that's where things are with Humboldt University. My thoughts are
with the people who are arrested, the people who were
forced out of the occupation. As of the recording and
airing of this episode, the occupation at the PSU library
is still in progress, and what will happen there is
less clear. Throughout today Tuesday, the police and city government

have made some pretty aggressive statements about clearing out the
occupation about you know, criminal behavior there being unacceptable about
their suspicion that there's been significant damage done to university property.
For their part, protesters have promised they will not damage
any books. You know, We're going to see what's going
to actually happen. What is clear to me at this

point is that in the last day or so, the
situation has gone from managed something where the police were
every now and then clearing out tents and it was
relatively under control, to something so out of control that
it necessitated a late night press conference by the whole
city government. So we will see where everything concludes with
the PSU occupation, if the police come in and carry

out a raid as was done an Humboldt, or if
the university administration is willing to actually come to the
table and make some of these solid steps towards divesting
the university from companies like Boeing, which is what the
protesters are demanding. All really unclear, but yeah, we will
continue to cover this and you all continue to be

angry about bad things, and yeah, I don't know, I'm
still very tired. Good luck to everybody who is out
there in the streets. Robert Evan, and I wanted to
give an update on Wednesday night. I'm recording this around
four point forty pm on Wednesday, but a day after
I recorded the original ending to this, some more stuff

has happened. The occupation has continued. You know, on Monday night,
only a small number of people stayed behind. I think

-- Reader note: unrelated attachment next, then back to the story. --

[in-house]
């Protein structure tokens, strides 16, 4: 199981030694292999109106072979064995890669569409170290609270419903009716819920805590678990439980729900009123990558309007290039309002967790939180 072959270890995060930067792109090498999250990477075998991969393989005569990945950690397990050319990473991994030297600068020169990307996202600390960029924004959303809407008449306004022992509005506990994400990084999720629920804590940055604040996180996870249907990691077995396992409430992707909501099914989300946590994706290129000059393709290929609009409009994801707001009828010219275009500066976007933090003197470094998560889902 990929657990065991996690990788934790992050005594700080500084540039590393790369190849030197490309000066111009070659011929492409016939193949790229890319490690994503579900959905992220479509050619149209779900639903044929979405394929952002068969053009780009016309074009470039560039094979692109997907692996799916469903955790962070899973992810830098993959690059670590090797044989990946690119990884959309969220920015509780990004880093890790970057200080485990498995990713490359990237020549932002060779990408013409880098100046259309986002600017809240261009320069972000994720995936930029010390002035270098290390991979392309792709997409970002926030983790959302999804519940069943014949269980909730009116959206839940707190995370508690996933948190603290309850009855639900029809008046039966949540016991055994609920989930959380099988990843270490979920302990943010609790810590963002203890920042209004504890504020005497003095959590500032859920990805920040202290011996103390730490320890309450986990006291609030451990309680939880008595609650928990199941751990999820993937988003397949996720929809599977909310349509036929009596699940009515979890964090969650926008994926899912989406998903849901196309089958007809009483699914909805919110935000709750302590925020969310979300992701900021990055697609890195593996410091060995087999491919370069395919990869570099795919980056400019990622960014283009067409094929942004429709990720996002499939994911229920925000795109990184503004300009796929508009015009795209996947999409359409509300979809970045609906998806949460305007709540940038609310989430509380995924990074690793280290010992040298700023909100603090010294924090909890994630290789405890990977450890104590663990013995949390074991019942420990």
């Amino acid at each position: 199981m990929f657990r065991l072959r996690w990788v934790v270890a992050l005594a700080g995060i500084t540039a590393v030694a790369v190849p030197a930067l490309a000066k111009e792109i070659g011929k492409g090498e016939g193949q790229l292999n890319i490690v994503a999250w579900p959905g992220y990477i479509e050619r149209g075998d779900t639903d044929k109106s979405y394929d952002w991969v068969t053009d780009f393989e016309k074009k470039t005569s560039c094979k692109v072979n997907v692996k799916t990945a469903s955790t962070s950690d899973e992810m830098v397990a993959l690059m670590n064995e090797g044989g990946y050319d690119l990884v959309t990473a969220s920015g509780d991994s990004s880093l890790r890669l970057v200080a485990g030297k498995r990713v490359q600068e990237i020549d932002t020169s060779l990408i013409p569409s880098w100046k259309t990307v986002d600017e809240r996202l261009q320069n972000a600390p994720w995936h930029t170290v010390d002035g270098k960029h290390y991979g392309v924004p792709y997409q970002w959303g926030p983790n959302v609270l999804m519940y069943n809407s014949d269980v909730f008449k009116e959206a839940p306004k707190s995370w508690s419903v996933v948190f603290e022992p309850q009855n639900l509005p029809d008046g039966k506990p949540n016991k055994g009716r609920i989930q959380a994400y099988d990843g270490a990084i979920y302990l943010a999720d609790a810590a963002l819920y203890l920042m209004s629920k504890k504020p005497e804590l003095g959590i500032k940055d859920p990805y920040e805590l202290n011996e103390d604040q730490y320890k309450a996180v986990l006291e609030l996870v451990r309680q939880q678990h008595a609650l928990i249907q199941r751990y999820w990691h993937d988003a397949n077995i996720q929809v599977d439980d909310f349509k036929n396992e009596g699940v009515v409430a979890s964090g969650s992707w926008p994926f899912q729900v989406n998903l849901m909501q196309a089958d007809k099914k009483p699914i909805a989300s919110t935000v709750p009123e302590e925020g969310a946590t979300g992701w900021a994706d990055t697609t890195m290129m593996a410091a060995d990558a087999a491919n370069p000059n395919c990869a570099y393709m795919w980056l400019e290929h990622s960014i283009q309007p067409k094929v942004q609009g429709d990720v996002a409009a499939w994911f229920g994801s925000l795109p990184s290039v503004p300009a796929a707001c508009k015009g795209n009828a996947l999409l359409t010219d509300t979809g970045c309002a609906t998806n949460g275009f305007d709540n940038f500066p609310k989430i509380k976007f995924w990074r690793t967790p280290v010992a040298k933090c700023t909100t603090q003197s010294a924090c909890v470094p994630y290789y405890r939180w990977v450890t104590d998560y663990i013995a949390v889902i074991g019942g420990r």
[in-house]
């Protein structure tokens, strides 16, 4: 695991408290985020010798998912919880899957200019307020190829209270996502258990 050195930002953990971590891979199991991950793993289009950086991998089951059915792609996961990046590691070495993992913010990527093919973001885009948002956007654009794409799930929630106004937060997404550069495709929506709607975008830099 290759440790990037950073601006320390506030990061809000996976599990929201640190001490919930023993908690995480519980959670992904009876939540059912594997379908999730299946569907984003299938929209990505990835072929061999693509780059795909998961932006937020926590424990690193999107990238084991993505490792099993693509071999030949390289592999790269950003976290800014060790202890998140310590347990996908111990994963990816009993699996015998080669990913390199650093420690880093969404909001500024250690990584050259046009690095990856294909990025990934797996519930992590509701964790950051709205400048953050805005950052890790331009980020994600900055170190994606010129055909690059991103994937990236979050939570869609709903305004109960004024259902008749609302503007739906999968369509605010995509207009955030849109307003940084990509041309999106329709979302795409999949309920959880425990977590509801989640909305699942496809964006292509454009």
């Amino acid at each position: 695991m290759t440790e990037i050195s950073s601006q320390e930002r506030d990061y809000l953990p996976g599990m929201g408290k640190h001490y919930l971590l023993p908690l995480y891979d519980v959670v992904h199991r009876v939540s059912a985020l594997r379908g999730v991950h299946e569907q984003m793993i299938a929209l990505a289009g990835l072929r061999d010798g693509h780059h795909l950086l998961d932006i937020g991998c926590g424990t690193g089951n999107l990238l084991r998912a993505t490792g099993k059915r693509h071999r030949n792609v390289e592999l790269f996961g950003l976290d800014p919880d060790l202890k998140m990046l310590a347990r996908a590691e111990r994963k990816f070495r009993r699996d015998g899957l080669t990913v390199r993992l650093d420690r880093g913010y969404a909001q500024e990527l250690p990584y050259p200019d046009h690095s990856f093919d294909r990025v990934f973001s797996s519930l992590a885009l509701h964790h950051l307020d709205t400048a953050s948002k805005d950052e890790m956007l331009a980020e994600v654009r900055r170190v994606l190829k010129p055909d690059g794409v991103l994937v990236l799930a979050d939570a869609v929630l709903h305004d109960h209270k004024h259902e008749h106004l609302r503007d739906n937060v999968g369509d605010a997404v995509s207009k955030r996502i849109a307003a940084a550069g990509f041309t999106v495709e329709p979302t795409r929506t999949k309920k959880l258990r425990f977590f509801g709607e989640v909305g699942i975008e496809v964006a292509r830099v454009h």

there may be something like a dozen I was told
who actually slept in the library that night. There was
kind of an anticipation that the cops could come at
any minute. The next day, word spread about the occupation
and there were a lot more people in the library

on Tuesday night, and as a result, it seems as
if plans that had initially been down for the police
to rate on Tuesday night were canceled. The Government of
Portland published an article today and I'm going to quote
from it here. The Portland Police Bureau places an emphasis
on de escalation and time is a key de escalation

tactic that we use whenever possible. That has not been
my experience with them. If police action can be delayed
to a time when conditions are safer, we will do so.
An example of this occurred Tuesday evening. A plan was
in place to resolve the library incident. However, conditions changed
and the incident commander made the decision to delay for
the well being of all concerned. My guess is that
the conditions that changed largely were how many people were

on the ground, as well as the fact that they
didn't feel comfortable with their understanding of how much access
students had gotten. You know, they didn't have a full
operational plan involved. The police publication notes that there was
a rumor circulated that the planned operation was scuttled due
to a decision made by the DA's office. This is
because the current District Attorney, Mike Schmidt, is considered a progressive.

He made a decision not to prosecute all of the
acts that he could have prosecuted in twenty twenty and
has been kind of consistently attacked by the police and
by conservatives in the city for this decision ever since.
Schmidt did prosecute quite a few people in twenty twenty
and beyond, and his from the beginning of all of
this said that his office will prosecute students and anyone

else involved with the occupation. I think this is just
election you're messaging by the police going after Schmidt because
they want more of a hardliner in. In either case,
nothing was done Tuesday. The occupation continued to spread on
Tuesday night. Students had a movie night. On Wednesday night.
As I basically, as I record this, there's a barbecue

and a lot of this is occurring kind of outside
of the library and like the law and area around it.
The idea basically being to keep numbers up in and
around the library occupation to make it more politically costly
and just harder for the police to actually force everyone out.
While all this has been going on, faculty and student
organizers have been meeting with the president of the university.

Students refused initially to come to a negotiating table unless
the demand their demands for full amnesty were guaranteed for
students and non students who were taking part in the occupation.
This is something when I talked to folks on Monday night,
the focus was on There was some time talk of amnesty,
but a lot of the primary thing I was told
about was that the school needed to divest from Boeing